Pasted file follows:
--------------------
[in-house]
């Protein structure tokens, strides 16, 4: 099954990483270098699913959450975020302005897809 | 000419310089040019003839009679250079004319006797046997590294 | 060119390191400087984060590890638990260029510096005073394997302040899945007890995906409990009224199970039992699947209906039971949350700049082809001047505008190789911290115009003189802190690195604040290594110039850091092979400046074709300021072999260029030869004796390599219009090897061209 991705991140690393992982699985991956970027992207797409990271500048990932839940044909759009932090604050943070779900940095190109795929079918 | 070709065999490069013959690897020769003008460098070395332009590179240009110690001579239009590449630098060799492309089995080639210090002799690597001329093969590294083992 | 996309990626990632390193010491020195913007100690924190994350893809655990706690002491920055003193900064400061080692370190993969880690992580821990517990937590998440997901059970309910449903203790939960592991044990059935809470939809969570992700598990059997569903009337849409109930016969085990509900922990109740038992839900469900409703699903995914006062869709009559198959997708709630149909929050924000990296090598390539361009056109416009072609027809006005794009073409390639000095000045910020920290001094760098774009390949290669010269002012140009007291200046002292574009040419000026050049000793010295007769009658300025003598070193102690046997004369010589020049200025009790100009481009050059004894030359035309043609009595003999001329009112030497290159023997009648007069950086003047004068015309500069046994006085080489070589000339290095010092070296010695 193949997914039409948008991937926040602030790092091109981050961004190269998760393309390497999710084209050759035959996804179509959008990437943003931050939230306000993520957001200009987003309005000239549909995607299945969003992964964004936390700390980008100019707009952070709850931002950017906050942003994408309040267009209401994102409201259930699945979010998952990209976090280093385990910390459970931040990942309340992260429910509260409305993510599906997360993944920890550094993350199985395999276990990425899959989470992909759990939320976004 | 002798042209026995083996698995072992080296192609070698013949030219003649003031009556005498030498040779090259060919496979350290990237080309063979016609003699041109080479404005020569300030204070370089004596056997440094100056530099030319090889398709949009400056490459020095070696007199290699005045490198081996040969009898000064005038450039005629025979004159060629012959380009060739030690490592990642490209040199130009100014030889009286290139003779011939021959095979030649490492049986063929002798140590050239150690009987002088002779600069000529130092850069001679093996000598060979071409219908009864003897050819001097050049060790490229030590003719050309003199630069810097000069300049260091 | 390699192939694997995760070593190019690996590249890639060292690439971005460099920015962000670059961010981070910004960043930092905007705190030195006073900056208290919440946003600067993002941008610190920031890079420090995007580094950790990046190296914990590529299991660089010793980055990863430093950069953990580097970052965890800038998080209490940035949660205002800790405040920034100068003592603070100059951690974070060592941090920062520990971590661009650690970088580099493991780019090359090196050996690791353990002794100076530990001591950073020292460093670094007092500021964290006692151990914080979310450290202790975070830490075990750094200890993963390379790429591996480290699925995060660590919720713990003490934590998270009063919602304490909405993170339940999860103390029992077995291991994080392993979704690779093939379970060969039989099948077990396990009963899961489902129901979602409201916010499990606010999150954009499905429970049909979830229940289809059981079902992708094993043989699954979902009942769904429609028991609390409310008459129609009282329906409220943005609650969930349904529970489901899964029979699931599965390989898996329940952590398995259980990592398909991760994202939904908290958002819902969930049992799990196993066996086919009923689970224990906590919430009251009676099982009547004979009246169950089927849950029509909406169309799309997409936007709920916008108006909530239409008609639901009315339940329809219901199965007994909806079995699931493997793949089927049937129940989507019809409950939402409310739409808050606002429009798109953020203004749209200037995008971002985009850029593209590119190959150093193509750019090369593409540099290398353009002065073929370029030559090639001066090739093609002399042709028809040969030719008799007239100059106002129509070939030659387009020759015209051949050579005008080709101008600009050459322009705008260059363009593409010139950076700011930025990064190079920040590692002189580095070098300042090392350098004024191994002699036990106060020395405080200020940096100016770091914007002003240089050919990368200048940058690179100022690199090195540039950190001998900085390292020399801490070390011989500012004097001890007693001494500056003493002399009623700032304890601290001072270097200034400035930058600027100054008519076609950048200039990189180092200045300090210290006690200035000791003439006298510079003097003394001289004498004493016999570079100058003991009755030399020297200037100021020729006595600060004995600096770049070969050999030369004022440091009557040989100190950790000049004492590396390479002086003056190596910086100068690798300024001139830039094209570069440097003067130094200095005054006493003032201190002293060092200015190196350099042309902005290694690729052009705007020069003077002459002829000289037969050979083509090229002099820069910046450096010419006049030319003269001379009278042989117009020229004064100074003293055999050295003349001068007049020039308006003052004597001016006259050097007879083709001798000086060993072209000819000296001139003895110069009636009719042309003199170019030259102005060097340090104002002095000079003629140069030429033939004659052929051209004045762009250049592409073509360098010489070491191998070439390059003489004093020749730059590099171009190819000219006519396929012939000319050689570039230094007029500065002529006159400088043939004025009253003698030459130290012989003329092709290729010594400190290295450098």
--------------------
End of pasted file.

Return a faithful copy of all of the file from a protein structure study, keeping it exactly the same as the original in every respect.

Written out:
[in-house]
């Protein structure tokens, strides 16, 4: 099954990483270098699913959450975020302005897809 | 000419310089040019003839009679250079004319006797046997590294 | 060119390191400087984060590890638990260029510096005073394997302040899945007890995906409990009224199970039992699947209906039971949350700049082809001047505008190789911290115009003189802190690195604040290594110039850091092979400046074709300021072999260029030869004796390599219009090897061209 991705991140690393992982699985991956970027992207797409990271500048990932839940044909759009932090604050943070779900940095190109795929079918 | 070709065999490069013959690897020769003008460098070395332009590179240009110690001579239009590449630098060799492309089995080639210090002799690597001329093969590294083992 | 996309990626990632390193010491020195913007100690924190994350893809655990706690002491920055003193900064400061080692370190993969880690992580821990517990937590998440997901059970309910449903203790939960592991044990059935809470939809969570992700598990059997569903009337849409109930016969085990509900922990109740038992839900469900409703699903995914006062869709009559198959997708709630149909929050924000990296090598390539361009056109416009072609027809006005794009073409390639000095000045910020920290001094760098774009390949290669010269002012140009007291200046002292574009040419000026050049000793010295007769009658300025003598070193102690046997004369010589020049200025009790100009481009050059004894030359035309043609009595003999001329009112030497290159023997009648007069950086003047004068015309500069046994006085080489070589000339290095010092070296010695 193949997914039409948008991937926040602030790092091109981050961004190269998760393309390497999710084209050759035959996804179509959008990437943003931050939230306000993520957001200009987003309005000239549909995607299945969003992964964004936390700390980008100019707009952070709850931002950017906050942003994408309040267009209401994102409201259930699945979010998952990209976090280093385990910390459970931040990942309340992260429910509260409305993510599906997360993944920890550094993350199985395999276990990425899959989470992909759990939320976004 | 002798042209026995083996698995072992080296192609070698013949030219003649003031009556005498030498040779090259060919496979350290990237080309063979016609003699041109080479404005020569300030204070370089004596056997440094100056530099030319090889398709949009400056490459020095070696007199290699005045490198081996040969009898000064005038450039005629025979004159060629012959380009060739030690490592990642490209040199130009100014030889009286290139003779011939021959095979030649490492049986063929002798140590050239150690009987002088002779600069000529130092850069001679093996000598060979071409219908009864003897050819001097050049060790490229030590003719050309003199630069810097000069300049260091 | 390699192939694997995760070593190019690996590249890639060292690439971005460099920015962000670059961010981070910004960043930092905007705190030195006073900056208290919440946003600067993002941008610190920031890079420090995007580094950790990046190296914990590529299991660089010793980055990863430093950069953990580097970052965890800038998080209490940035949660205002800790405040920034100068003592603070100059951690974070060592941090920062520990971590661009650690970088580099493991780019090359090196050996690791353990002794100076530990001591950073020292460093670094007092500021964290006692151990914080979310450290202790975070830490075990750094200890993963390379790429591996480290699925995060660590919720713990003490934590998270009063919602304490909405993170339940999860103390029992077995291991994080392993979704690779093939379970060969039989099948077990396990009963899961489902129901979602409201916010499990606010999150954009499905429970049909979830229940289809059981079902992708094993043989699954979902009942769904429609028991609390409310008459129609009282329906409220943005609650969930349904529970489901899964029979699931599965390989898996329940952590398995259980990592398909991760994202939904908290958002819902969930049992799990196993066996086919009923689970224990906590919430009251009676099982009547004979009246169950089927849950029509909406169309799309997409936007709920916008108006909530239409008609639901009315339940329809219901199965007994909806079995699931493997793949089927049937129940989507019809409950939402409310739409808050606002429009798109953020203004749209200037995008971002985009850029593209590119190959150093193509750019090369593409540099290398353009002065073929370029030559090639001066090739093609002399042709028809040969030719008799007239100059106002129509070939030659387009020759015209051949050579005008080709101008600009050459322009705008260059363009593409010139950076700011930025990064190079920040590692002189580095070098300042090392350098004024191994002699036990106060020395405080200020940096100016770091914007002003240089050919990368200048940058690179100022690199090195540039950190001998900085390292020399801490070390011989500012004097001890007693001494500056003493002399009623700032304890601290001072270097200034400035930058600027100054008519076609950048200039990189180092200045300090210290006690200035000791003439006298510079003097003394001289004498004493016999570079100058003991009755030399020297200037100021020729006595600060004995600096770049070969050999030369004022440091009557040989100190950790000049004492590396390479002086003056190596910086100068690798300024001139830039094209570069440097003067130094200095005054006493003032201190002293060092200015190196350099042309902005290694690729052009705007020069003077002459002829000289037969050979083509090229002099820069910046450096010419006049030319003269001379009278042989117009020229004064100074003293055999050295003349001068007049020039308006003052004597001016006259050097007879083709001798000086060993072209000819000296001139003895110069009636009719042309003199170019030259102005060097340090104002002095000079003629140069030429033939004659052929051209004045762009250049592409073509360098010489070491191998070439390059003489004093020749730059590099171009190819000219006519396929012939000319050689570039230094007029500065002529006159400088043939004025009253003698030459130290012989003329092709290729010594400190290295450098």